Climate change, biodiversity loss, and habitat destruction are certainly serious issues. Mainstream environmentalism in North America, a continent just beginning to more viscerally feel the effects of the environmental destruction caused by its inhabitants, tends to approach environmental issues through bleak messages of gloom and doom, unquestioned sincerity, and appeals to feelings of fear and hopelessness. But what happens if we attempt to address these challenges with wit, playfulness, and earnest attempts to take the ridiculous seriously? Rather than simply making light of the gravity of environmental destruction, this represents alternative ways of approaching the problems at hand. We suspect that greater change could be possible if ecocritical responses stop taking themselves so seriously, and that art and visual culture are especially well-positioned to do so. Building on the work of Nicole Seymour (Bad Environmentalism, 2018), Ursula K. Heise, and numerous artists, makers, and scholars who have already paved the way for this text, we want to expand the repertoire of examples in art and visual culture that use humor and embrace weirdness. This volume seeks to disrupt traditional forms of ecocriticism that only operate through tragedy and dire warnings, and instead bring together artists, art historians, and other scholars of visual culture who present creative, playful, and downright funny ways to rethink our relationship to the planet through contemporary art and visual culture.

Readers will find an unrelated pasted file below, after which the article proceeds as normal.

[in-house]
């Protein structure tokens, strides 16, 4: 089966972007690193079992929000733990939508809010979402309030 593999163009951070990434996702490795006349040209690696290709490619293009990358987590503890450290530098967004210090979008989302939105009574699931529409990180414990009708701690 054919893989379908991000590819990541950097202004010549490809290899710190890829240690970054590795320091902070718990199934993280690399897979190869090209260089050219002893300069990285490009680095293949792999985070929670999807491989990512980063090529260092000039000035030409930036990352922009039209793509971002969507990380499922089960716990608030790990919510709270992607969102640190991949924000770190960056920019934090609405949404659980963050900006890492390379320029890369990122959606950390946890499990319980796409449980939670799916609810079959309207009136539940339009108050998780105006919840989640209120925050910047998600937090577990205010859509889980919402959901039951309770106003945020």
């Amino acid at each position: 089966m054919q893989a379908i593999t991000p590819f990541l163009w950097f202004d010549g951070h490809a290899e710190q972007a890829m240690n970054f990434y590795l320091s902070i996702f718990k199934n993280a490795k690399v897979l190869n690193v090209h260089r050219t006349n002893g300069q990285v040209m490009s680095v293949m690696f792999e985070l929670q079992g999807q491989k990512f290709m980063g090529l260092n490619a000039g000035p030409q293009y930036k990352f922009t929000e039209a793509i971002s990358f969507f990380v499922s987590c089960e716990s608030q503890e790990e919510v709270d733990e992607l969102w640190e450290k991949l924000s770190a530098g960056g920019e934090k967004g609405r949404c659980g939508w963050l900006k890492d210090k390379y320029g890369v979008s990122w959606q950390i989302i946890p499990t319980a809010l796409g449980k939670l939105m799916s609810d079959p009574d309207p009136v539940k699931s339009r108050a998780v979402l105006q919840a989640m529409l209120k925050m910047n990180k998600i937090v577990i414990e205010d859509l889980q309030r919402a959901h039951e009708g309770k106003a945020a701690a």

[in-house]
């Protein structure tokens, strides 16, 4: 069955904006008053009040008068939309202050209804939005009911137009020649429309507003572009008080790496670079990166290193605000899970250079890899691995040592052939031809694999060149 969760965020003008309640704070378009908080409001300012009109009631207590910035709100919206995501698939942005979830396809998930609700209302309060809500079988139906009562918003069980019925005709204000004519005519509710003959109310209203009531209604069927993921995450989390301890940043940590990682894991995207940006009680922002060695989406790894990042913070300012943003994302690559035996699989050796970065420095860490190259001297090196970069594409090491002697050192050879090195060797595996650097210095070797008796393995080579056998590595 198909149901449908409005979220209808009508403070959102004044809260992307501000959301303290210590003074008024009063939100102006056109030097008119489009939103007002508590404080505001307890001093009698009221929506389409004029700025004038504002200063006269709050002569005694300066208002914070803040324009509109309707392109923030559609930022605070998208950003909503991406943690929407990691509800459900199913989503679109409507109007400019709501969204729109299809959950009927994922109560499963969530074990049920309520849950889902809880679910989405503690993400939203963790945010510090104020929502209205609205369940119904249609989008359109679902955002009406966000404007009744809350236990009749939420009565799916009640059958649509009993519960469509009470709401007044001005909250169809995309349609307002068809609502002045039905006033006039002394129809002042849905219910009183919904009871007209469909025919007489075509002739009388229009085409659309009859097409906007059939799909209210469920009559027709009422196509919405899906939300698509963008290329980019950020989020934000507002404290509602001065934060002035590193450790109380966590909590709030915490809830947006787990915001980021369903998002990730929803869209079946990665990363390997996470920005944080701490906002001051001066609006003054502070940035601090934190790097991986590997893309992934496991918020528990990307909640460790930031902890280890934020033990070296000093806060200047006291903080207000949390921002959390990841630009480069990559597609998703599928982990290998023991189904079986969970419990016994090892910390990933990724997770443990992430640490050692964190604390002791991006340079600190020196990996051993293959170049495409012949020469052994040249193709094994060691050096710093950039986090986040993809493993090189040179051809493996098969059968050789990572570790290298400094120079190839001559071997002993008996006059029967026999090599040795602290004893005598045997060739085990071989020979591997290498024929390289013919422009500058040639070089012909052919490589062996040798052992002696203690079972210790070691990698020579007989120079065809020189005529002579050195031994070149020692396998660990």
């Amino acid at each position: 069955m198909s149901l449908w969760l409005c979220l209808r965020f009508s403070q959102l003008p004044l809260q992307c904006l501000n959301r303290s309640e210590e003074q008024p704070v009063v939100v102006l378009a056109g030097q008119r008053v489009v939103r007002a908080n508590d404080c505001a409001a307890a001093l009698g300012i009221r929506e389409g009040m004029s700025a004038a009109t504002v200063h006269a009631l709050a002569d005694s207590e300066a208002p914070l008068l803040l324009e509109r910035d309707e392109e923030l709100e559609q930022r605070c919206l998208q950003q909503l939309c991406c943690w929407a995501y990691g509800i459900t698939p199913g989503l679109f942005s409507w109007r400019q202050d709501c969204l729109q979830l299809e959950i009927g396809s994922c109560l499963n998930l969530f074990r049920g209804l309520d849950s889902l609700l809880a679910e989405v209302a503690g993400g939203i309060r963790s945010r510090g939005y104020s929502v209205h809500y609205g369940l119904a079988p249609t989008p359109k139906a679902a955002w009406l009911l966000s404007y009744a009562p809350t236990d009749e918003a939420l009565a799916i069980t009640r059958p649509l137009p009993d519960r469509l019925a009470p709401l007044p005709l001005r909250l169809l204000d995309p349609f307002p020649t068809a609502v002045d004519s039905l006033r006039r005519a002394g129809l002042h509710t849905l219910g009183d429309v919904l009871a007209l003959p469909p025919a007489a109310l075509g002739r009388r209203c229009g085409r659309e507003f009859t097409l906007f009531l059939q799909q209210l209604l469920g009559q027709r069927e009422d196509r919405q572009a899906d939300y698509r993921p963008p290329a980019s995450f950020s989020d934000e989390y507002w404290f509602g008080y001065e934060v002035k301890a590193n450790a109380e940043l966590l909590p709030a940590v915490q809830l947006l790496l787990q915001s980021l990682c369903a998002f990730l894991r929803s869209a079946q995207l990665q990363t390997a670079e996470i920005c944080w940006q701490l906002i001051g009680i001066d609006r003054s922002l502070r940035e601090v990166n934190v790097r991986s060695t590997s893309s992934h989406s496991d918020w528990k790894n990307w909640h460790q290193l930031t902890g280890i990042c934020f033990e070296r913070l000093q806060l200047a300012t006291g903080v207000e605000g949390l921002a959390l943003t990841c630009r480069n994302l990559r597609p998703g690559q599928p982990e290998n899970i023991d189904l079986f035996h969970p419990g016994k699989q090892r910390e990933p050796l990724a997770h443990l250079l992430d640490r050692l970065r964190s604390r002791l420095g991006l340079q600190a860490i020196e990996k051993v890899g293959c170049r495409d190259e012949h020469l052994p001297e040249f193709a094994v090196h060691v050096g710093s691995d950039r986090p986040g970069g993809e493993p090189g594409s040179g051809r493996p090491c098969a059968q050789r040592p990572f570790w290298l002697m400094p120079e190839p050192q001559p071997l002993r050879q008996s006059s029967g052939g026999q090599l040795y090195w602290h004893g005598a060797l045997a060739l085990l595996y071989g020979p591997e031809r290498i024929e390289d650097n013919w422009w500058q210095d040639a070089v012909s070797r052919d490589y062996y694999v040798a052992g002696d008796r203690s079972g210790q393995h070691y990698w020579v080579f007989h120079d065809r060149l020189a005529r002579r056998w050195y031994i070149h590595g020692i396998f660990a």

We are currently in conversation with an open-access, peer-reviewed, digital scholarly press for this edited volume that challenges disciplinary silos. With our interests and the press’ specialization in digital content, this volume will be an ideal space for video, audio, and image-heavy pieces far richer than print-only could allow.